He says digital currency needs banks as a portal between people.

“There is no need for banks on the transmission side but they’d come in on the investment side or if people wanted to convert digital currency to cash.”

He believes digital currency could reduce costs in transactions for retailers, as merchants don’t have to surrender the 2-3 per cent fees they have to give to Visa, American Express and the likes. It would also help financial institutions with international transfers.

“For it to go mainstream, you need big banking corporations on board. You want to have a situation where any member of the public can access bitcoin.”

Edward Castronova, author of Wildcat Currency: How the Virtual Money Revolution is Transforming the Economy, believes virtual currencies are where social networking was in 2005. A bunch of systems are cropping up, but only one of them will take off.

"The first period often consists of smaller programmes that make everyone aware something is possible technically that wasn't before. There was Friendster, MySpace, Orchid, Bebo etc but then Facebook came along and took over. I think the same thing will happen with cryptocurrencies."

“Unlike social networking, the emergence of a truly powerful non-state currency will ignite a rather large policy and political struggle.” He says virtual and the real economic worlds are intermingling more than ever before, raising the possibility this new money might eventually replace the government-run system of dollars, euro and yen. He says unregulated currencies are extremely unstable, as what makes money tick is faith.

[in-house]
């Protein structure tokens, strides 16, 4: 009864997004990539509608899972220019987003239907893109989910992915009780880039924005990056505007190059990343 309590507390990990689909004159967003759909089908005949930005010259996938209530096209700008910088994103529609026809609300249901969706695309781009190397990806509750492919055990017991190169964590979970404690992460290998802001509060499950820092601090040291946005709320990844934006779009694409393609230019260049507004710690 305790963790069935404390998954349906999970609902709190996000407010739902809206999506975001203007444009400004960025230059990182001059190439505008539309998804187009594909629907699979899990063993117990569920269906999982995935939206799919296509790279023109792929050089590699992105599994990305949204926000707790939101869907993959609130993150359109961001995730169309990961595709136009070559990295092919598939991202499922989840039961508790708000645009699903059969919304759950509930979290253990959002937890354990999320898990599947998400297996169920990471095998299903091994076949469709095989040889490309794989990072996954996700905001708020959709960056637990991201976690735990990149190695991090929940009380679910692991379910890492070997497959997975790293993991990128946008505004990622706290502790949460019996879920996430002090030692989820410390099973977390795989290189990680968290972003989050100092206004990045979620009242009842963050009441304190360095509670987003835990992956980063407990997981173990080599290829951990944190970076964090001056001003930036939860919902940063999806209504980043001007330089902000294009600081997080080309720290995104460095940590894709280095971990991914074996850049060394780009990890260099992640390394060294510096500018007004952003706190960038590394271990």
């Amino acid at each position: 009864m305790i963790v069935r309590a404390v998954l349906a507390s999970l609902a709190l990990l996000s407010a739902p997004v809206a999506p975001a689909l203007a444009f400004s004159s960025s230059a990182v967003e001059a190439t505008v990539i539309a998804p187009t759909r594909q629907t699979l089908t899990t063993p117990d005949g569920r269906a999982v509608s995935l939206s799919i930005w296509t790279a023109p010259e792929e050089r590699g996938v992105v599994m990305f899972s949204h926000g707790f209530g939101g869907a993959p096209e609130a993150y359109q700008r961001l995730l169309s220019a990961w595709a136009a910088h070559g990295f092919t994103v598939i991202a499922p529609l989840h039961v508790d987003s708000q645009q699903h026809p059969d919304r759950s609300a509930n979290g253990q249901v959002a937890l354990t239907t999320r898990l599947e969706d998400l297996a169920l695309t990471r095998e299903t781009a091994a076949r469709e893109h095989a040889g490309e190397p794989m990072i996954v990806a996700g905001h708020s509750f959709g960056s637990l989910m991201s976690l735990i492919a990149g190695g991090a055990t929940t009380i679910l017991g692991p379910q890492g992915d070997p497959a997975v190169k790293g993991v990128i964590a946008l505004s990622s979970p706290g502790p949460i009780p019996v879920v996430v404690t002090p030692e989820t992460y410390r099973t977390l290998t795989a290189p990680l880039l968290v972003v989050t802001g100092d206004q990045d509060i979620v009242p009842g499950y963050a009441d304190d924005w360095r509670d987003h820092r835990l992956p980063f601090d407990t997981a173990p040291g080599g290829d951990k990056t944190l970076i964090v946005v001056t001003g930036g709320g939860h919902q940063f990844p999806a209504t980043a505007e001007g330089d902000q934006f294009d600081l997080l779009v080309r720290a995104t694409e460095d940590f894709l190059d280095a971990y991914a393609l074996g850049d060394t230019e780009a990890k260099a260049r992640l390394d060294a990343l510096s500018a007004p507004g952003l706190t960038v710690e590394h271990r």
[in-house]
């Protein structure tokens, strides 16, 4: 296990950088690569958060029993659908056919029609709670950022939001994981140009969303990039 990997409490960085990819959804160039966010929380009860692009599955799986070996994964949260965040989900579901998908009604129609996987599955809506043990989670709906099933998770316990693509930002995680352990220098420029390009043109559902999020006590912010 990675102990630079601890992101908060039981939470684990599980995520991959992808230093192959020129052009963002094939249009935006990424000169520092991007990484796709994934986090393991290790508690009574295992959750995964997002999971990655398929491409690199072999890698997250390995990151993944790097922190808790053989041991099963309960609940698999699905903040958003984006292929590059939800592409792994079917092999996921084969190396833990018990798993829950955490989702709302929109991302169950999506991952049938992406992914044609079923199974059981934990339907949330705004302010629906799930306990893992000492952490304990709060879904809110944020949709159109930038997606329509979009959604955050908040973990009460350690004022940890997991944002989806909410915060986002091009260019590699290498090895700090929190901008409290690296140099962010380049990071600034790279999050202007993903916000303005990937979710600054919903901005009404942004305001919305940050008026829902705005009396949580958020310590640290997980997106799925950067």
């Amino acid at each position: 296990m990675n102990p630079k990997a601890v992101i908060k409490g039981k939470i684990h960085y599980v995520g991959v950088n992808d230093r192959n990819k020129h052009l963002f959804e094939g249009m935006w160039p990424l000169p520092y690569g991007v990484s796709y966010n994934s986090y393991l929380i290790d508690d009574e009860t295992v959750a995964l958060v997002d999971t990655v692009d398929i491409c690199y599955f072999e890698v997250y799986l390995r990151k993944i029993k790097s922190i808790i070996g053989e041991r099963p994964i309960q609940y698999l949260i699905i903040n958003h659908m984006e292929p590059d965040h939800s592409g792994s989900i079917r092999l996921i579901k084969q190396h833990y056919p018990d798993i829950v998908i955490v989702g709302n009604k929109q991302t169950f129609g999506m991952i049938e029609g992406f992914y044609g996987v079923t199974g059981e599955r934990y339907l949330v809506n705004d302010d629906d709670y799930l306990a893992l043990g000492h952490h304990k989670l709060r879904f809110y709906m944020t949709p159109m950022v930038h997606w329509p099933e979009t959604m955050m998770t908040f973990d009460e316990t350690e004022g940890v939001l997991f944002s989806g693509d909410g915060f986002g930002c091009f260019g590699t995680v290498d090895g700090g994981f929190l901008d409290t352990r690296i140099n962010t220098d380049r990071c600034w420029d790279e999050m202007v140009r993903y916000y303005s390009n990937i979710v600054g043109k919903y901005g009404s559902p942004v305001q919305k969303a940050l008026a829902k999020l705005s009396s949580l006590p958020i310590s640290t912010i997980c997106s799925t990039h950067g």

“We accept money from others if and only if we are confident that others will accept it from us. Since 1950, governments have done a very good job of sustaining our faith that the dollars we receive today will be acceptable to others tomorrow.”

Central Bank of Ireland director of markets supervision Gareth Murphy says virtual money poses significant challenges for financial, monetary, economic and fiscal authorities. Some of the main challenges include prevention of money-laundering, collection of taxes, consumer and investor protection, and the calibration of monetary policy.

He says financial authorities have a wide range of issues to consider in relation to the implications of virtual currencies and are considering the most appropriate way to respond to these challenges.

Stephen McNamara agrees with Cary, that bitcoin is very early in the adoption lifecycle: “In the next few years we’ll see a huge number of industries appear from that.”

McNamara is the chief technical officer of Bitnet, a new bitcoin company based in Ireland founded by a team of former Visa employees.

“It’s easy to throw about words like innovation for things that aren’t. Bitcoin protocol is a complete gamechanger not just for payments but for the internet.”

Aged credit card

He says payment methods such as credit cards weren’t designed for the internet. “They have a black magnetic strip on the back. They are a 1960s invention.”

Realex Payments founder Colm Lyon says bitcoin is being a catalyst for change in the industry.

“The model could threaten some traditional payment models. There are some deeply routed issues that still exist in payments. If I give you my account number or credit card number, there is a risk.”

Lyon, who uses bitcoin, says competition in the payment space is not what it should be.

“If large institutions start seeing people adopting bitcoin, that will change everything.”